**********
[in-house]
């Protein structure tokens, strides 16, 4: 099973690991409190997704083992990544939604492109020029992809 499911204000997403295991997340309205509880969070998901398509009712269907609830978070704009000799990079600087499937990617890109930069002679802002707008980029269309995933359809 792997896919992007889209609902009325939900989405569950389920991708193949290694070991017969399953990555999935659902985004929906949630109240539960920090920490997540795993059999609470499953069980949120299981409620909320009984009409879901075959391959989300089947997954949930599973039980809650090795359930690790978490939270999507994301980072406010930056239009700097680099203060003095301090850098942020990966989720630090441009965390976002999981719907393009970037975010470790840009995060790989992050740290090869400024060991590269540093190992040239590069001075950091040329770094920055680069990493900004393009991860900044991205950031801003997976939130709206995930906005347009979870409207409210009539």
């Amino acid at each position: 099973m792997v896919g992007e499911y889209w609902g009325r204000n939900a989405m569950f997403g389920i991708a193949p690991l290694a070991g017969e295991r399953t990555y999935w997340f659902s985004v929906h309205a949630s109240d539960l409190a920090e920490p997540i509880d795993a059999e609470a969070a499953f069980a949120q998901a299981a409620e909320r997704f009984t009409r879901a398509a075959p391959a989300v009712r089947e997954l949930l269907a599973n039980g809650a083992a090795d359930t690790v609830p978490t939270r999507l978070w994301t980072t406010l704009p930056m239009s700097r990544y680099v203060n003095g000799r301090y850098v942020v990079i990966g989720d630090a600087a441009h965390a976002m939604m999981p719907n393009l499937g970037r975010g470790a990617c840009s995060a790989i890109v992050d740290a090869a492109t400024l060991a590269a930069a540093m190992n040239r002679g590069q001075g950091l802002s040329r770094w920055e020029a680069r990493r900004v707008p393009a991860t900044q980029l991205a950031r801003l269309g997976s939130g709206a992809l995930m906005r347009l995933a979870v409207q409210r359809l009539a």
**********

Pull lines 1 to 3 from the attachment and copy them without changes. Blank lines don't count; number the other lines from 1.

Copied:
[in-house]
């Protein structure tokens, strides 16, 4: 099973690991409190997704083992990544939604492109020029992809 499911204000997403295991997340309205509880969070998901398509009712269907609830978070704009000799990079600087499937990617890109930069002679802002707008980029269309995933359809 792997896919992007889209609902009325939900989405569950389920991708193949290694070991017969399953990555999935659902985004929906949630109240539960920090920490997540795993059999609470499953069980949120299981409620909320009984009409879901075959391959989300089947997954949930599973039980809650090795359930690790978490939270999507994301980072406010930056239009700097680099203060003095301090850098942020990966989720630090441009965390976002999981719907393009970037975010470790840009995060790989992050740290090869400024060991590269540093190992040239590069001075950091040329770094920055680069990493900004393009991860900044991205950031801003997976939130709206995930906005347009979870409207409210009539």
């Amino acid at each position: 099973m792997v896919g992007e499911y889209w609902g009325r204000n939900a989405m569950f997403g389920i991708a193949p690991l290694a070991g017969e295991r399953t990555y999935w997340f659902s985004v929906h309205a949630s109240d539960l409190a920090e920490p997540i509880d795993a059999e609470a969070a499953f069980a949120q998901a299981a409620e909320r997704f009984t009409r879901a398509a075959p391959a989300v009712r089947e997954l949930l269907a599973n039980g809650a083992a090795d359930t690790v609830p978490t939270r999507l978070w994301t980072t406010l704009p930056m239009s700097r990544y680099v203060n003095g000799r301090y850098v942020v990079i990966g989720d630090a600087a441009h965390a976002m939604m999981p719907n393009l499937g970037r975010g470790a990617c840009s995060a790989i890109v992050d740290a090869a492109t400024l060991a590269a930069a540093m190992n040239r002679g590069q001075g950091l802002s040329r770094w920055e020029a680069r990493r900004v707008p393009a991860t900044q980029l991205a950031r801003l269309g997976s939130g709206a992809l995930m906005r347009l995933a979870v409207q409210r359809l009539a």